Families save the most money at the college selection stage. After that, the options to save money diminish.

Hazed and Confused

Posted on August 27, 2015 at 9:40 PM Comments comments (0)

Is your kid at risk?

National Hazing Week begins September 21 this year. Hazing is typically a demeaning initiation practice in some sororities and fraternities but also in marching bands, athletic teams and other groups. 

Hazing awareness is the first step in avoiding being hazed. Hazing is a problem because it is disruptive to student success, demeans students and hurts their self esteem. Beyond the psychological harm of hazing, incidents have been blamed for suicides, accidental deaths and serious injuries. Not all deaths on college campuses as a result of hazing are reported as hazing because colleges are not always that an accidental death was hazing related.

A myth about hazing among girls is that hazing is only a problem for male students. Another myth is that hazing only happens in Greek organizations. Unfortunately, it affects anyone joining a group. Sometimes just being a freshman can cause a student to become a target.

How Hazing Kills
Hazing that causes accidental deaths often involves entering deep water after drinking, being left on a deserted road after drinking, riding in a vehicle driven by a driver who is drinking or seriously sleep deprived, drinking an unhealthy amount of water or alcohol, eating a large amount of inedible food, being outdoors in cold weather without appropriate clothing, being forced to do strenuous exercise in hot weather in heavy clothing and being forced to complete difficult or risky physical tasks.

The best way to protect a new freshman from hazing is to educate them about hazing and to teach them to realize their worth and their rights on campus. Students who are confident and assertive are less vulnerable to unreasonable and dangerous initiation rites. Students with a strong sense of ethics will avoid hazing and being hazed. Hazing not only destroys lives of those hazed, the hazers risk going to jail. Colleges are cracking down on hazing. Protect your college student by making sure they know the risks of hazing and allowing themselves to be hazed.




College Admission Myths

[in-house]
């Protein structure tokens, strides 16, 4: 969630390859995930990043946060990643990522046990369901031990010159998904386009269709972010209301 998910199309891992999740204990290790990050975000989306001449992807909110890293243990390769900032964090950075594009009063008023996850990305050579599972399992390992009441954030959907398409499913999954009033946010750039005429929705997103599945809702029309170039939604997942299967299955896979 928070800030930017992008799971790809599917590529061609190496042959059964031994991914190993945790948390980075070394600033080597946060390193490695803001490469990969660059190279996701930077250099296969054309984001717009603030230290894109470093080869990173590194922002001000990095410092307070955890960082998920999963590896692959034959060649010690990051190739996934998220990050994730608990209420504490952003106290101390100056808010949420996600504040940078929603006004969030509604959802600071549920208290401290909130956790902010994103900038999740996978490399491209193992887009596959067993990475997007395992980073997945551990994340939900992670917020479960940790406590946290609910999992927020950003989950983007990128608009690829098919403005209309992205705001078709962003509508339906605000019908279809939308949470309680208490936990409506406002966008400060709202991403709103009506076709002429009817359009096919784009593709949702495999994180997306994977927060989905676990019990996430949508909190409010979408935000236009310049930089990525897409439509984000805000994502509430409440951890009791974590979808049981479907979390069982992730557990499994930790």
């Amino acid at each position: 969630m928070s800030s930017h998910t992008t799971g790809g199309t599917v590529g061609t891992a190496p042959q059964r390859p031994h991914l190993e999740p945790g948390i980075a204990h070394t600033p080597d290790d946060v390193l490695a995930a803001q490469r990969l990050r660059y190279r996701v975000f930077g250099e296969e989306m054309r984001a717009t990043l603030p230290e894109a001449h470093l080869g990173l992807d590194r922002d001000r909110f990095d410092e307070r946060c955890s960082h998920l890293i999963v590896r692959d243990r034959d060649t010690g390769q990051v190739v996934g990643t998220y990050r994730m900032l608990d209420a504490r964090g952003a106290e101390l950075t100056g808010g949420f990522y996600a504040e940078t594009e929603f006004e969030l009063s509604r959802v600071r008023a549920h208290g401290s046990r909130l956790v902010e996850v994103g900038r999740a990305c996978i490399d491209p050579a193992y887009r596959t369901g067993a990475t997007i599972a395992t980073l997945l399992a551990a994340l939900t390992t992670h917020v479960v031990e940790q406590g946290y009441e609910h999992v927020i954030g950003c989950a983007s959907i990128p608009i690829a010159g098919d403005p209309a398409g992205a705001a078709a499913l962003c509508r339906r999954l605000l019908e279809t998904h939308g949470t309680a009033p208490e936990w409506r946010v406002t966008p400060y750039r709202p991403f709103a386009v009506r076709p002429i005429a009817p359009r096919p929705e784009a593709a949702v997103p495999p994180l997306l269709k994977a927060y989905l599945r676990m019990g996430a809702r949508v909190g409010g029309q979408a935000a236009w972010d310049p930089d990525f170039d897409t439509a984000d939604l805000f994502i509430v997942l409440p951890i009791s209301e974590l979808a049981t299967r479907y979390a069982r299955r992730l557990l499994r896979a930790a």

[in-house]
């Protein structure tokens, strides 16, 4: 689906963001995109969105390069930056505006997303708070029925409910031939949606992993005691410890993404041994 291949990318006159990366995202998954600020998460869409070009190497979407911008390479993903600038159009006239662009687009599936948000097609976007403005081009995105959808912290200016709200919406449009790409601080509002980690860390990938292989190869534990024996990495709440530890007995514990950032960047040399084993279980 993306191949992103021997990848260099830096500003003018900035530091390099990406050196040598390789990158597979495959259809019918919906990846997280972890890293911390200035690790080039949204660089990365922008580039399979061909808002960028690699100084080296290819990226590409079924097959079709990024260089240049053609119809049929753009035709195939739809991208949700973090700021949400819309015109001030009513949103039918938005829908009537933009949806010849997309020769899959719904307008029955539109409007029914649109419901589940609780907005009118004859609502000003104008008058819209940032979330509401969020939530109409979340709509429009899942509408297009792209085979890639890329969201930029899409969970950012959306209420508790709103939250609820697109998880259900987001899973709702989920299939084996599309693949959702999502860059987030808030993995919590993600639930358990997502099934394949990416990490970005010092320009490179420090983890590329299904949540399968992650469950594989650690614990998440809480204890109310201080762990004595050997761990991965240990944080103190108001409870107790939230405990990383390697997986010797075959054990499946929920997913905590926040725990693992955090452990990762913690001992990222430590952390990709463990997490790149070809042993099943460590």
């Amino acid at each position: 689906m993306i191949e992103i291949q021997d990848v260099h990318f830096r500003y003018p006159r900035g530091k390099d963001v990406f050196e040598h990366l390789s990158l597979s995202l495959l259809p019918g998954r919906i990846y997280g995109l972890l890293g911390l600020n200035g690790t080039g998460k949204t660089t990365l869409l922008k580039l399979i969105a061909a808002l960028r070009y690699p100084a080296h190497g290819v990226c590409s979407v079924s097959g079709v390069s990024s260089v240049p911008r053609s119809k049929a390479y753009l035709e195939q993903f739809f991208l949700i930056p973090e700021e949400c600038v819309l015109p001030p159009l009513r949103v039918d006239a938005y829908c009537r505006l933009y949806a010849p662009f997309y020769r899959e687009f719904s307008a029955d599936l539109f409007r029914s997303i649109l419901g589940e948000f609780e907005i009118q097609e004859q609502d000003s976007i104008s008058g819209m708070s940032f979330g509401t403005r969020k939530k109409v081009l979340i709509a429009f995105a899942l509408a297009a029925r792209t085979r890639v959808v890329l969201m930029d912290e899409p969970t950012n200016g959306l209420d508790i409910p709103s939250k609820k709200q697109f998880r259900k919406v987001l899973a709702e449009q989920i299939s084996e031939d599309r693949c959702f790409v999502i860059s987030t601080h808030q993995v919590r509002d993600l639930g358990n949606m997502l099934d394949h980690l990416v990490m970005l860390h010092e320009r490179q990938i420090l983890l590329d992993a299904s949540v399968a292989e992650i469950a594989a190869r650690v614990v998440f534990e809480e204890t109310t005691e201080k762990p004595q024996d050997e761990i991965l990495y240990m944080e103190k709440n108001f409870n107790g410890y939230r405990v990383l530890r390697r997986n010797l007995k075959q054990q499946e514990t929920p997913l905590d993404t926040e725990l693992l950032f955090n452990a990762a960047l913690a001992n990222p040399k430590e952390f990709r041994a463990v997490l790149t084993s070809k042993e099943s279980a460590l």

Posted on August 21, 2013 at 11:31 PM Comments comments (1)
 I keep hearing stories about parents panicking this time of year about where their children attend secondary school and what courses they are taking. Specifically, parents tell each other that their children will have a better chance of college admission if they are enrolled at one school vs. another. Or parents obsess about whether their teen should take one course vs another during the senior year.
 
Some parents are uprooting their children from one high school and enrolling them in another in search of the best opportunities for their children. Others drive school counselors crazy continuously questioning if the courses chosen are the best and making schedule changes that are not necessary.
 
Changing schools is not necessary. Making sure that your teen takes all of the courses required for admission is important. Beyond that , it is important that teens take the most challenging courses they are ready to take. But a word of caution about challenging courses is needed. Not everyone is ready to take multiple AP classes. Some are ready to take one or advanced courses instead.
 
Realize that there is a college for everyone and that careful evaluation of student skills and goals should guide the courses chosen.

Ashton Kutcher got it right

Posted on August 16, 2013 at 9:59 PM Comments comments (105)
At the 2013 Teen Choice Awards, Ashton Kutcher shared his real first name, Chris, and his opinion of what teens should know. He said that opportunity looks a lot like hard work. That is a profound statement made by a man who has worked in jobs that involved sweeping floors and carrying shingles up ladders to rooftops before he became a famous movie star.
Hard work being a sign of opportunity is an important truth rarely communicated to students. More often, students see music and movie stars with little or no mention of what it took to get to success. Students are often unaware that young movie stars and musical success stories worked hard to achieve success and that their hard work most often included many unglamorous jobs and a college education.
Kutcher went on to tell teens if they want to be sexy, they should strive to be smart and generous. Interestingly enough, that is what colleges seek: smart and generous students. It is refreshing to see a teen idol tell students what is behind the curtain when it comes to success. Ashton is right, there is opportunity behind the curtain. Opportunity that looks a lot like work.